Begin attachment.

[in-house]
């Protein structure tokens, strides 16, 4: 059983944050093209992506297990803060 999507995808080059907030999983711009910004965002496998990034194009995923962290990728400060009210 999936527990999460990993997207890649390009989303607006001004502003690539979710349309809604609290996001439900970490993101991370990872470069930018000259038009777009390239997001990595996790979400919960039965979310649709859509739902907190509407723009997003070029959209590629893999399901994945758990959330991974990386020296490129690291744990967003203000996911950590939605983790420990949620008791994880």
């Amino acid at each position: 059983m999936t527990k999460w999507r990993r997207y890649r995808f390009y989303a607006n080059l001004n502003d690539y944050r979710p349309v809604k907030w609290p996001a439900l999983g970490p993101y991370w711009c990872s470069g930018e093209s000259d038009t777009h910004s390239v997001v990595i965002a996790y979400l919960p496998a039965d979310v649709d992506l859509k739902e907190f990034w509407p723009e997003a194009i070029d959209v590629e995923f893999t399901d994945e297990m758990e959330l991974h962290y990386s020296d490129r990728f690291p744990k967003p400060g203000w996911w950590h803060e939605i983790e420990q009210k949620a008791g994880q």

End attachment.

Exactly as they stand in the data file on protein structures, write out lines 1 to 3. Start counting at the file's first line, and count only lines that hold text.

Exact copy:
[in-house]
């Protein structure tokens, strides 16, 4: 059983944050093209992506297990803060 999507995808080059907030999983711009910004965002496998990034194009995923962290990728400060009210 999936527990999460990993997207890649390009989303607006001004502003690539979710349309809604609290996001439900970490993101991370990872470069930018000259038009777009390239997001990595996790979400919960039965979310649709859509739902907190509407723009997003070029959209590629893999399901994945758990959330991974990386020296490129690291744990967003203000996911950590939605983790420990949620008791994880």
């Amino acid at each position: 059983m999936t527990k999460w999507r990993r997207y890649r995808f390009y989303a607006n080059l001004n502003d690539y944050r979710p349309v809604k907030w609290p996001a439900l999983g970490p993101y991370w711009c990872s470069g930018e093209s000259d038009t777009h910004s390239v997001v990595i965002a996790y979400l919960p496998a039965d979310v649709d992506l859509k739902e907190f990034w509407p723009e997003a194009i070029d959209v590629e995923f893999t399901d994945e297990m758990e959330l991974h962290y990386s020296d490129r990728f690291p744990k967003p400060g203000w996911w950590h803060e939605i983790e420990q009210k949620a008791g994880q």